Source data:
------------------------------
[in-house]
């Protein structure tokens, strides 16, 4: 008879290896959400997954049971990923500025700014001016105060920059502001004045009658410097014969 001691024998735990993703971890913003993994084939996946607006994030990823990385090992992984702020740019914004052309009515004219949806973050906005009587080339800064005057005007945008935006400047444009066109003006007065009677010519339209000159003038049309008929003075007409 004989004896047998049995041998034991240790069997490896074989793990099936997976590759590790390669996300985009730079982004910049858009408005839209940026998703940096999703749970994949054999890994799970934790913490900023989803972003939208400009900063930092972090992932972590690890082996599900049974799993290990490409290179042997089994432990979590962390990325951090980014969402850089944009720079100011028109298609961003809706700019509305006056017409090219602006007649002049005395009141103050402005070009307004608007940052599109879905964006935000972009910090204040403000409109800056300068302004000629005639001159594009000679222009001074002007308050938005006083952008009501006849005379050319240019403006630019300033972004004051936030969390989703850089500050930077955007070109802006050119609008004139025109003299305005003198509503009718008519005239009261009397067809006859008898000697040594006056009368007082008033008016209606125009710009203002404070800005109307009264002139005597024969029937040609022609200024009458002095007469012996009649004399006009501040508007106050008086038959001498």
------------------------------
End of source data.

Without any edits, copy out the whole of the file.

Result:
[in-house]
């Protein structure tokens, strides 16, 4: 008879290896959400997954049971990923500025700014001016105060920059502001004045009658410097014969 001691024998735990993703971890913003993994084939996946607006994030990823990385090992992984702020740019914004052309009515004219949806973050906005009587080339800064005057005007945008935006400047444009066109003006007065009677010519339209000159003038049309008929003075007409 004989004896047998049995041998034991240790069997490896074989793990099936997976590759590790390669996300985009730079982004910049858009408005839209940026998703940096999703749970994949054999890994799970934790913490900023989803972003939208400009900063930092972090992932972590690890082996599900049974799993290990490409290179042997089994432990979590962390990325951090980014969402850089944009720079100011028109298609961003809706700019509305006056017409090219602006007649002049005395009141103050402005070009307004608007940052599109879905964006935000972009910090204040403000409109800056300068302004000629005639001159594009000679222009001074002007308050938005006083952008009501006849005379050319240019403006630019300033972004004051936030969390989703850089500050930077955007070109802006050119609008004139025109003299305005003198509503009718008519005239009261009397067809006859008898000697040594006056009368007082008033008016209606125009710009203002404070800005109307009264002139005597024969029937040609022609200024009458002095007469012996009649004399006009501040508007106050008086038959001498």